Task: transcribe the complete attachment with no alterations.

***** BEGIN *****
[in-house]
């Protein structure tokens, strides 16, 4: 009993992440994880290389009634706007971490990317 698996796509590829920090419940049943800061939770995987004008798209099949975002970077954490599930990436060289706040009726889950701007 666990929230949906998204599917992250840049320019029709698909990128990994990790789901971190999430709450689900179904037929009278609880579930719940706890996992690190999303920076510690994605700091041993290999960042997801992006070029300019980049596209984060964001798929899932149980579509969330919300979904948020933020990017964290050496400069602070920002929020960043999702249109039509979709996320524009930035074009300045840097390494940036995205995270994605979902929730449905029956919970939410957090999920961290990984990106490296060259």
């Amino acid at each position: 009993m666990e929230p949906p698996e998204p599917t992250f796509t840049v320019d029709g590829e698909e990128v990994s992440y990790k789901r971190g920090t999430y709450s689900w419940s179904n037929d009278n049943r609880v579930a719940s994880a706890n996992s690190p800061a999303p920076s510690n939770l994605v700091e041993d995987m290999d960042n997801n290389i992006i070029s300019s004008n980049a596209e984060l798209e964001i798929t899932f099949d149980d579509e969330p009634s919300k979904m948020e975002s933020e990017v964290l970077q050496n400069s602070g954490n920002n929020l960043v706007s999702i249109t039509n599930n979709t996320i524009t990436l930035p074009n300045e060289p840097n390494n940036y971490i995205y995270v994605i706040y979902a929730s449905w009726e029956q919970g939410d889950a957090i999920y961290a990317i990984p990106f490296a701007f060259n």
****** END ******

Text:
[in-house]
């Protein structure tokens, strides 16, 4: 009993992440994880290389009634706007971490990317 698996796509590829920090419940049943800061939770995987004008798209099949975002970077954490599930990436060289706040009726889950701007 666990929230949906998204599917992250840049320019029709698909990128990994990790789901971190999430709450689900179904037929009278609880579930719940706890996992690190999303920076510690994605700091041993290999960042997801992006070029300019980049596209984060964001798929899932149980579509969330919300979904948020933020990017964290050496400069602070920002929020960043999702249109039509979709996320524009930035074009300045840097390494940036995205995270994605979902929730449905029956919970939410957090999920961290990984990106490296060259």
């Amino acid at each position: 009993m666990e929230p949906p698996e998204p599917t992250f796509t840049v320019d029709g590829e698909e990128v990994s992440y990790k789901r971190g920090t999430y709450s689900w419940s179904n037929d009278n049943r609880v579930a719940s994880a706890n996992s690190p800061a999303p920076s510690n939770l994605v700091e041993d995987m290999d960042n997801n290389i992006i070029s300019s004008n980049a596209e984060l798209e964001i798929t899932f099949d149980d579509e969330p009634s919300k979904m948020e975002s933020e990017v964290l970077q050496n400069s602070g954490n920002n929020l960043v706007s999702i249109t039509n599930n979709t996320i524009t990436l930035p074009n300045e060289p840097n390494n940036y971490i995205y995270v994605i706040y979902a929730s449905w009726e029956q919970g939410d889950a957090i999920y961290a990317i990984p990106f490296a701007f060259n």